GM Marketing Chief Says TV is Not Dead

October 11, 2010

Television Remains Mainstay for GM

In an industry that’s driving money into social media and other communication platforms Joel Ewanick, the head of marketing for General Motors, believes some of the best campaigns still begin with Television.

“I love television,” he said. “(Some) people say television is dead, it is not dead. It drives a lot of traffic.”

In July, approximately two months after Ewanick joined GM, the company aired its first Chevy Corvette TV commercial in five years. The spot, titled “Still Building Rockets,” contrasts NASA scientists developing and launching space rockets with a Corvette being built and burning rubber on a test track.

According to Ewanick, Chevrolet will unveil a Silverado pickup TV campaign in October, which features the good-natured teasing that occurs when Silverado owners visit with owners of other brands. Additionally, GM will be returning to run Super Bowl advertising in February.

Ewanick believes TV remains a key medium for selling and driving traffic to dealer websites. According to Automotive News, Ewanick – who spent about the past three years as Hyundai Motor America’s marketing chief – said he likes the current Hyundai “Uncensored” campaign. In it, Hyundai test drivers give straightforward opinions about how they feel behind the wheel of the vehicles.

“That campaign began on TV then moved to Facebook and other social media sites to continue a lively dialogue for Hyundai owners and others,” Ewanick said.

That’s a good model for how a campaign can launch on TV and expand into other media, he added.

 

Share

Advertisements

TV Media Buying 101

November 24, 2009

With increasing fragmentation, buying television advertising is becoming more and more challenging.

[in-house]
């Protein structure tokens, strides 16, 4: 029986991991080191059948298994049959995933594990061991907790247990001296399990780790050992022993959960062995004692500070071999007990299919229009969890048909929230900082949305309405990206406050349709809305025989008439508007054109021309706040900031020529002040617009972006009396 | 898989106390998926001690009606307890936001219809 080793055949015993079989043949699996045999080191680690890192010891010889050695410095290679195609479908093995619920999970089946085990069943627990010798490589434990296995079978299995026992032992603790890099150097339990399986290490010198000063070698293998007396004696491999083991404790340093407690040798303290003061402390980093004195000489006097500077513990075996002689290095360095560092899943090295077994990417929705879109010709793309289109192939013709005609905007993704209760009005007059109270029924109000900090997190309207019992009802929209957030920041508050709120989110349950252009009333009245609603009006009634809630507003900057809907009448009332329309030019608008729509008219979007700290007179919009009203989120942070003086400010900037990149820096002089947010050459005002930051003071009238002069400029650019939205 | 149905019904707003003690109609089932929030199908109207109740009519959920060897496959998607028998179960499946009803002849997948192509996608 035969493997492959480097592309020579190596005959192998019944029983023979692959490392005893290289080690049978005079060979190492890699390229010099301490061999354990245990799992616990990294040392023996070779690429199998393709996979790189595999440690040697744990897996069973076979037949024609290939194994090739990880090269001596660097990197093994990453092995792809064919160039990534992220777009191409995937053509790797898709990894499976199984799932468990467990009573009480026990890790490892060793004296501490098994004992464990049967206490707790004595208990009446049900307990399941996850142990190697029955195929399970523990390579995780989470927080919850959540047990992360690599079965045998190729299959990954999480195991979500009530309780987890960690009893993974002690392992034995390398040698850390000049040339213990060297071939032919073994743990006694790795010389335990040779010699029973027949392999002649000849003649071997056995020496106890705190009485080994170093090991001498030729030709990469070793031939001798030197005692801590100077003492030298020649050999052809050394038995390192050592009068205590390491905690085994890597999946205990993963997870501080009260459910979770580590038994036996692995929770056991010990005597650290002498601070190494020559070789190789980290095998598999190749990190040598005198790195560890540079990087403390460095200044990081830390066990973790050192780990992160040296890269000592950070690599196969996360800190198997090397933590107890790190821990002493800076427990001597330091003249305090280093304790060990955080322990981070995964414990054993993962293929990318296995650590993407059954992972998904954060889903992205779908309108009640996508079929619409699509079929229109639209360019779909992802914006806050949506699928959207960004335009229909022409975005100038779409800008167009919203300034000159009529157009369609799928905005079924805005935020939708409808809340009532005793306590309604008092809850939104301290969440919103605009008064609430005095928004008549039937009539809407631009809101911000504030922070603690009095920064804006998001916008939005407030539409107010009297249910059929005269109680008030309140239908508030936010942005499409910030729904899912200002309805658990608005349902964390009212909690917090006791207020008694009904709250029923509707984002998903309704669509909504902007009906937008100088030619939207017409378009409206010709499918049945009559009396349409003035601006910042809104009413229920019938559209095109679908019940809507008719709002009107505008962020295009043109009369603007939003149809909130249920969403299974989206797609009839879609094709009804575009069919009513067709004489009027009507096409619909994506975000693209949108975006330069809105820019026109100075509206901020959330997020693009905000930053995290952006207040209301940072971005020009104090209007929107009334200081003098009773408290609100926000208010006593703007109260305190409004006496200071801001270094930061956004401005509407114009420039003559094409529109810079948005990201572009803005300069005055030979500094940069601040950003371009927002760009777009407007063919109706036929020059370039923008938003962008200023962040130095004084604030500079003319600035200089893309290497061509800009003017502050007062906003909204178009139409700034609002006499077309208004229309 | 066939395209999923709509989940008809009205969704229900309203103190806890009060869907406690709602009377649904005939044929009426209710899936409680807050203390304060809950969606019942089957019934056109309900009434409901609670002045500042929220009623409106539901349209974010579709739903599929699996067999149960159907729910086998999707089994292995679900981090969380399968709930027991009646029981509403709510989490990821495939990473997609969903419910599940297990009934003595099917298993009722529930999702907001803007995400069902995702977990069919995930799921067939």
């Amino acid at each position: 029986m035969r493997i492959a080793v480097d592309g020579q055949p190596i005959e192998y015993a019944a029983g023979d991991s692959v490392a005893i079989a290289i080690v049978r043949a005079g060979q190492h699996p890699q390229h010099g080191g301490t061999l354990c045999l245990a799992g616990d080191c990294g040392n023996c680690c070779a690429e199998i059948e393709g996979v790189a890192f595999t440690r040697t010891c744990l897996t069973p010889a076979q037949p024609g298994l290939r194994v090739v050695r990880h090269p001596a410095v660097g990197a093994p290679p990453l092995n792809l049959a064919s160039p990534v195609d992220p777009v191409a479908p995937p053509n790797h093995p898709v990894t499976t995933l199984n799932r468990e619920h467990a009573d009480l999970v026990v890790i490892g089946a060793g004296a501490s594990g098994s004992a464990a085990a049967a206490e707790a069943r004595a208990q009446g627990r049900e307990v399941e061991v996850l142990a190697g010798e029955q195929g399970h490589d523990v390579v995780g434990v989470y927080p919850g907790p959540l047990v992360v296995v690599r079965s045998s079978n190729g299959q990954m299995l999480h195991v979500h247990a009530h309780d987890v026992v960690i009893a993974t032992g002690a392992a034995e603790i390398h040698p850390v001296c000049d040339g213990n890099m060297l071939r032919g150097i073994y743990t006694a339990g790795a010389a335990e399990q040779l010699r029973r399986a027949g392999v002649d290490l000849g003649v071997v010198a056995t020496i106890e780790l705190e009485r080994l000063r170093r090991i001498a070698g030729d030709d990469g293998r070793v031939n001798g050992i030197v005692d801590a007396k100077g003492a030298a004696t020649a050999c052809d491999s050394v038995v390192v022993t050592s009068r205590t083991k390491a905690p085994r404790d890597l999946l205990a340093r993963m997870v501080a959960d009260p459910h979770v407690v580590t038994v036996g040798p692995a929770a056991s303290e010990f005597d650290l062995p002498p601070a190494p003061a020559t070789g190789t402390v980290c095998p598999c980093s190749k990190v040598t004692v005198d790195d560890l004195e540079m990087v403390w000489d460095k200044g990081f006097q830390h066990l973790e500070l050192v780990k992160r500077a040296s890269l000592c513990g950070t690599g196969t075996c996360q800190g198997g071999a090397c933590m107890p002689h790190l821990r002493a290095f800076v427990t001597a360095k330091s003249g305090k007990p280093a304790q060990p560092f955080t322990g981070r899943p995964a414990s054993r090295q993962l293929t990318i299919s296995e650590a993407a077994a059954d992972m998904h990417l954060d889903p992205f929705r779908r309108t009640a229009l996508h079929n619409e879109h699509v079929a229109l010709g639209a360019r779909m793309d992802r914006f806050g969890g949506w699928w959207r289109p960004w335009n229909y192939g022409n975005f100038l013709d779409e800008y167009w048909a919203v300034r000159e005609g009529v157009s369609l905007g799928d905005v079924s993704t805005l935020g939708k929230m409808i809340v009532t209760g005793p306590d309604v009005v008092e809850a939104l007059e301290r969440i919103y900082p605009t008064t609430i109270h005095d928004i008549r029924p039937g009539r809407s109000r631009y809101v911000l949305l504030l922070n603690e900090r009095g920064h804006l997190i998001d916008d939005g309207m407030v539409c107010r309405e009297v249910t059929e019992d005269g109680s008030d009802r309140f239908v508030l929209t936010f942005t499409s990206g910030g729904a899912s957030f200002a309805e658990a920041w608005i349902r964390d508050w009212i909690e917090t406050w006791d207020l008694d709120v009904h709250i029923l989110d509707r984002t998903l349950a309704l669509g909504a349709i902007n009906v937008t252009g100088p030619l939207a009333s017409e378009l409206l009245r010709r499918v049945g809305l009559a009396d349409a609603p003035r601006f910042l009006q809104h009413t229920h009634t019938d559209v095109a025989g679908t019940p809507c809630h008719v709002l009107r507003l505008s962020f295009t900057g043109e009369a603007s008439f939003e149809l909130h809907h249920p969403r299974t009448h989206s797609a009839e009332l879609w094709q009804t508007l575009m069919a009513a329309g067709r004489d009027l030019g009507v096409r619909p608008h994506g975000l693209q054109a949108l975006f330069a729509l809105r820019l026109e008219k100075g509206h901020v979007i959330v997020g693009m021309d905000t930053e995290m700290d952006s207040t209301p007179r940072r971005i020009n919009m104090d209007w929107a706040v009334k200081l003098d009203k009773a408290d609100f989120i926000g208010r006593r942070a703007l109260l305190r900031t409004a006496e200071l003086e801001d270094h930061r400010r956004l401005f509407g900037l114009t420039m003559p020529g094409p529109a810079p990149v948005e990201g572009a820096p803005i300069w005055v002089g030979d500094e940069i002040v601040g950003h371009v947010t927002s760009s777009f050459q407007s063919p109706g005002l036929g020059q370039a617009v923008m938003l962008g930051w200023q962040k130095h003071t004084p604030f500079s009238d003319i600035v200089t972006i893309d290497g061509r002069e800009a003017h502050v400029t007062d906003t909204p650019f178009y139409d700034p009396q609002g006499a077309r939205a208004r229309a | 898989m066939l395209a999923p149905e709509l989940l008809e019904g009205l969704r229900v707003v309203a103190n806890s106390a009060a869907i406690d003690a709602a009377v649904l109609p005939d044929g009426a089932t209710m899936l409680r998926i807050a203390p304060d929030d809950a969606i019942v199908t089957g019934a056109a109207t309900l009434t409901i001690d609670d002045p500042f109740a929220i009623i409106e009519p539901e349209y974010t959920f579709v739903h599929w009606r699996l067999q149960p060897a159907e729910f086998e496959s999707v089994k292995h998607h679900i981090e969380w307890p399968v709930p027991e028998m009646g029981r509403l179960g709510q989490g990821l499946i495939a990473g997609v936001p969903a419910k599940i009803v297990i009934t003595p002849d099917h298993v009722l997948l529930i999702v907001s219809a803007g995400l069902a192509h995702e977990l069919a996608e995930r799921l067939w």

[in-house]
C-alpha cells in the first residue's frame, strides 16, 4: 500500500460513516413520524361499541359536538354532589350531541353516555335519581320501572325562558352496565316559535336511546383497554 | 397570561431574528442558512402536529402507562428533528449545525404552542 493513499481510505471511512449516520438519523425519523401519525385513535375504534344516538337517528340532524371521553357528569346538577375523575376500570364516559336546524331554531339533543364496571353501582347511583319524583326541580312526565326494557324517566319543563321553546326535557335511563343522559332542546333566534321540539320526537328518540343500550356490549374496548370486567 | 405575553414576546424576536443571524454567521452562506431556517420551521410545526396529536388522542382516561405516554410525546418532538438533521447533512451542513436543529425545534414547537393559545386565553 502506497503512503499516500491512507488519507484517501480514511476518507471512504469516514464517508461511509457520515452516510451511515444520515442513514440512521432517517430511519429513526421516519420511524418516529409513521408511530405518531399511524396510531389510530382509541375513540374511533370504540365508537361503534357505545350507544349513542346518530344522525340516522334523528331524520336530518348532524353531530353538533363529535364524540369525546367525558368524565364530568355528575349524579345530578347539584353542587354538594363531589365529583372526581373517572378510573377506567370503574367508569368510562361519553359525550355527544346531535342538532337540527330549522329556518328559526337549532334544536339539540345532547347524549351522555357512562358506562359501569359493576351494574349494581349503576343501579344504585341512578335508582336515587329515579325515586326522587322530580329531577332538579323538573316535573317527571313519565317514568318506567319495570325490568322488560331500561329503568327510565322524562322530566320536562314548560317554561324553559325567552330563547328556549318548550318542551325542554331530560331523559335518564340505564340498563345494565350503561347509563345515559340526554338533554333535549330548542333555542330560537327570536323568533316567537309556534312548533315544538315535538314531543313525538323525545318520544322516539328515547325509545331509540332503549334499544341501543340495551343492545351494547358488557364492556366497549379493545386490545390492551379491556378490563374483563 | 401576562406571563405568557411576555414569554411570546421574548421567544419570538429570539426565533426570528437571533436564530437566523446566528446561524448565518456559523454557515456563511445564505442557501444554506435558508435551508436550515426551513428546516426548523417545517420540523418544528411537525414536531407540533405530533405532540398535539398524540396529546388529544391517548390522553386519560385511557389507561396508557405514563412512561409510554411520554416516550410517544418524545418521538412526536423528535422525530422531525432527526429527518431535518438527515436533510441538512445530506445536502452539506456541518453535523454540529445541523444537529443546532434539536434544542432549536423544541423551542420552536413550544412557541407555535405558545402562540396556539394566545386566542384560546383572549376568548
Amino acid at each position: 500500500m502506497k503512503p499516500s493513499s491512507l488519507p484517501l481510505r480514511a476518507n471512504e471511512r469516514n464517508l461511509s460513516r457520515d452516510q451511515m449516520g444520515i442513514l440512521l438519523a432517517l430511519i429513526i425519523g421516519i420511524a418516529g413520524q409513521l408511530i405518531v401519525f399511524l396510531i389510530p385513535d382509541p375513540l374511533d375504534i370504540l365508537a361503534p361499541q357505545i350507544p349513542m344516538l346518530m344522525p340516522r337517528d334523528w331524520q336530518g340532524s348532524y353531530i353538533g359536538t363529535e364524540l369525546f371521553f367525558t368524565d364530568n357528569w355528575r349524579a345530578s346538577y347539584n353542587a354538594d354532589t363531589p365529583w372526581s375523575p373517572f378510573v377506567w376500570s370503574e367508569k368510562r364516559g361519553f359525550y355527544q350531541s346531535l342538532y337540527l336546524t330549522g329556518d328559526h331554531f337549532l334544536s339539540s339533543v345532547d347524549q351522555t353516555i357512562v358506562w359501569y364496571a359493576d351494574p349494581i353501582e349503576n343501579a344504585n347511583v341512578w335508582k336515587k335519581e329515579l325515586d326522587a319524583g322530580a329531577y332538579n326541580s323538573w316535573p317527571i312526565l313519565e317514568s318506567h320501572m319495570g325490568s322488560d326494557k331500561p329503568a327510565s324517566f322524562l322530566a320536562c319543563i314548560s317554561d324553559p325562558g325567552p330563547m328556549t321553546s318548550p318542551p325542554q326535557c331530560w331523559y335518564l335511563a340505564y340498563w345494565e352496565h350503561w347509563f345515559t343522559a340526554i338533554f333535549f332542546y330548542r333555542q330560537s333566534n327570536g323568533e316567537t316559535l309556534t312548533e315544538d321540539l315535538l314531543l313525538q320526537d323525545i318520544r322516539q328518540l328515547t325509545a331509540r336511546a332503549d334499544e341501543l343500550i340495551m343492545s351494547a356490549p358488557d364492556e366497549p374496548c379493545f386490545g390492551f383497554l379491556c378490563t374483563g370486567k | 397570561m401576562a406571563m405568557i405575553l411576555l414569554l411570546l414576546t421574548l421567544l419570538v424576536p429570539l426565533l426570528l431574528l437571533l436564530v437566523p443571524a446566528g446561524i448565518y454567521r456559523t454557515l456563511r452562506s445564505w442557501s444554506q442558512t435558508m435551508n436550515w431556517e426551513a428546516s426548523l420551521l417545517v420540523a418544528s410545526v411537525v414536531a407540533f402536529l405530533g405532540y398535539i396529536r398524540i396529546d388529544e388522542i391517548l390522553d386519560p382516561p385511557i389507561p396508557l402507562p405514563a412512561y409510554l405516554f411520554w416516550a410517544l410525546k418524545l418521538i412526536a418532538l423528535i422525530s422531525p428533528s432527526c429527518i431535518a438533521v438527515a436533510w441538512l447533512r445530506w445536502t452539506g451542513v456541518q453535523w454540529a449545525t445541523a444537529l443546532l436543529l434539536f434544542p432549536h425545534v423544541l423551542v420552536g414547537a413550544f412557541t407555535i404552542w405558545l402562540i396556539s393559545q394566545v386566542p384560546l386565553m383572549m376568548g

Here are a few things you should know before getting started:

1) Focus on Gross Rating Points, not number of spots
Experienced buyers don’t focus on how many spots they can buy. Instead, they concentrate on market exposure – measured by the number of gross rating points (GRPs) a media schedule delivers to the target demographic. What use is a boatload of commercials, if nobody’s watching?

2) Don’t Pay too Much
Most professional buyers consider cost efficiency their highest goal. Their focus is simple: reach the most people in their target with the greatest frequency possible at the lowest cost – all while staying on budget. In order to do this, they must master cost per point negotiations, which varies by market. If you’re new to cost per point buying, the SQAD Media Market Guide is a good place to start.  This quarterly publication provides media buyers with average cost per point estimates for all 210 DMAs (designated market areas) in the U.S. 

3) Understand Reach and Frequency
It’s important to get a handle on acceptable reach and frequency numbers for your industry. In other words, how many people in your target audience will see your commercial (reach), and how many times will they see it (frequency). If your weekly reach and frequency numbers are inadequate then results will suffer.  Generally speaking, retailers should aim for a minimum 60% reach and 2.0X frequency.

4) Think Demographics and Psychographics
Few products appeal to everyone. Smart media buyers zero in on target audiences who are most likely to buy their product. They consider age, sex and lifestyle habits and then carefully select programs that attract the right consumer. In the age of 400+ television stations, knowing what your customer is watching is vital to your success. Both Scarborough and Media Audit are good resources that will help you zero in on your customers’ media consumption habits.

One final note: think twice before handing over your media buying to an administrative assistant. Either hire an in-house professional media buyer or an ad agency.  Media buying requires a skill set that requires years of experience to do right. And a very short time to do wrong.

Share


TV Still the Mass Media Champion – Just Ask a Politician

November 2, 2009

Picture for Post #36

It seems that when it comes to high-stakes political campaigns, where every dollar has to count, politicians are still turning to what has always worked for them – television advertising.

Wells Fargo Senior Analyst, Marci Ryvicker predicts that $3.3 billion will be spent in political and issue advertising in 2010 – with 67% of every dollar spent going to television.

Here are her projections for the entire advertising industry for the 2010 Political season:

Medium                       Projected Ad Spending                       % of Total

Television                    $2.2 billion                                           67%

Direct Mail                   $650 million                                         20%